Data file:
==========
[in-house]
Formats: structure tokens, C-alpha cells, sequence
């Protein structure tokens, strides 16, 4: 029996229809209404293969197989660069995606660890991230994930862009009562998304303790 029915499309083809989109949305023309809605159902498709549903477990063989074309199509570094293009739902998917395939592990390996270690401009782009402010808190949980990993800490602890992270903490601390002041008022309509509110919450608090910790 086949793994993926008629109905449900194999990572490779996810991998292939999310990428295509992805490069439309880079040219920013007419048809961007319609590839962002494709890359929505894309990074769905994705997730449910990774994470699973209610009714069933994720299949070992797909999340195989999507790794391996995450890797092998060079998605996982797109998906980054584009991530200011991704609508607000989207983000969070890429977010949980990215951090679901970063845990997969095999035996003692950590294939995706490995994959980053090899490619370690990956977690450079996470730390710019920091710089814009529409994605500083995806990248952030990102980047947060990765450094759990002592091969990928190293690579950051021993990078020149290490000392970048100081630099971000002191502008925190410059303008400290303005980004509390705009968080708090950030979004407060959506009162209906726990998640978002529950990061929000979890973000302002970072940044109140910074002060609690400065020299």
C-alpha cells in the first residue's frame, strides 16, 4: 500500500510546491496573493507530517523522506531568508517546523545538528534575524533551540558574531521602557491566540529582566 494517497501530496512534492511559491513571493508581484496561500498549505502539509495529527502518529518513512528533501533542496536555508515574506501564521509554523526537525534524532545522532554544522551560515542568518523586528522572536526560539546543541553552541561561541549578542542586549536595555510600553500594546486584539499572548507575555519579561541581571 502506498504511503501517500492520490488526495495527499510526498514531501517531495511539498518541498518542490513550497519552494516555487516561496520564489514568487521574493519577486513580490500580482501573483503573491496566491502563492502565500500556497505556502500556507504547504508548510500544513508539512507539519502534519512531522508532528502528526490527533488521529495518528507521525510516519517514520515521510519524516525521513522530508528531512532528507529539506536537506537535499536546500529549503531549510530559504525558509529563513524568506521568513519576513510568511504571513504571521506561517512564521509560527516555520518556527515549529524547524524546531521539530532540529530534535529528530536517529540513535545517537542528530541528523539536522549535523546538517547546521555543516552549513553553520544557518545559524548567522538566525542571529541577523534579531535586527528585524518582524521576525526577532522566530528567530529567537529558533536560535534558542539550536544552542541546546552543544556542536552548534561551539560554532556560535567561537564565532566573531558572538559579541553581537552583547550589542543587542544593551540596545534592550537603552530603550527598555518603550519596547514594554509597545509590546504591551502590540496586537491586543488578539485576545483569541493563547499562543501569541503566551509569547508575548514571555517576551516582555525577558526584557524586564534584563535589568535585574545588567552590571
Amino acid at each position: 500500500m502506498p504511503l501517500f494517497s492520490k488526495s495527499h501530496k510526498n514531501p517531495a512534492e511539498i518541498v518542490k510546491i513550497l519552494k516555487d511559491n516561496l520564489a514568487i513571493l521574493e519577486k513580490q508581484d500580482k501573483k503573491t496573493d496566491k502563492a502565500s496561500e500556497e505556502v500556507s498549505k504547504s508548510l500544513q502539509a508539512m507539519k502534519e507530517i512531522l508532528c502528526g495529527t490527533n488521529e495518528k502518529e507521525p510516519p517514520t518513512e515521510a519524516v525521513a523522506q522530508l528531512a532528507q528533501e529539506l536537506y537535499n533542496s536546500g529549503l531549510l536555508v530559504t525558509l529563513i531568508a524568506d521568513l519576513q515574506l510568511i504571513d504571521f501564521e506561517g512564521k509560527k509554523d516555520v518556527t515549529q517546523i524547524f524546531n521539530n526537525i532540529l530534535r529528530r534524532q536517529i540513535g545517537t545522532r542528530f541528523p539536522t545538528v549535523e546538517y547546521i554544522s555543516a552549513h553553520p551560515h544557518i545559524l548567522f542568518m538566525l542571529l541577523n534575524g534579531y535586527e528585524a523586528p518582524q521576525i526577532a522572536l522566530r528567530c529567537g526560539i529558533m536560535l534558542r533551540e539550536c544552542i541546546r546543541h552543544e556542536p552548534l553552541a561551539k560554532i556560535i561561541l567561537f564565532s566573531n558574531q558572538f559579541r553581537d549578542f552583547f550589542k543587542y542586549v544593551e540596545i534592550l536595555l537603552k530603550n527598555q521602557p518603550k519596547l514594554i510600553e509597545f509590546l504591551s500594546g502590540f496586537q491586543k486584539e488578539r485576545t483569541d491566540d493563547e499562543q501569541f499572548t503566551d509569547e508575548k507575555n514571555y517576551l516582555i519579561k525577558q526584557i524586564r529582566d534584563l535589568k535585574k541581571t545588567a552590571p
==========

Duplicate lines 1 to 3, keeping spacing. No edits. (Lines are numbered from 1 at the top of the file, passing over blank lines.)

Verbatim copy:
[in-house]
Formats: structure tokens, C-alpha cells, sequence
């Protein structure tokens, strides 16, 4: 029996229809209404293969197989660069995606660890991230994930862009009562998304303790 029915499309083809989109949305023309809605159902498709549903477990063989074309199509570094293009739902998917395939592990390996270690401009782009402010808190949980990993800490602890992270903490601390002041008022309509509110919450608090910790 086949793994993926008629109905449900194999990572490779996810991998292939999310990428295509992805490069439309880079040219920013007419048809961007319609590839962002494709890359929505894309990074769905994705997730449910990774994470699973209610009714069933994720299949070992797909999340195989999507790794391996995450890797092998060079998605996982797109998906980054584009991530200011991704609508607000989207983000969070890429977010949980990215951090679901970063845990997969095999035996003692950590294939995706490995994959980053090899490619370690990956977690450079996470730390710019920091710089814009529409994605500083995806990248952030990102980047947060990765450094759990002592091969990928190293690579950051021993990078020149290490000392970048100081630099971000002191502008925190410059303008400290303005980004509390705009968080708090950030979004407060959506009162209906726990998640978002529950990061929000979890973000302002970072940044109140910074002060609690400065020299």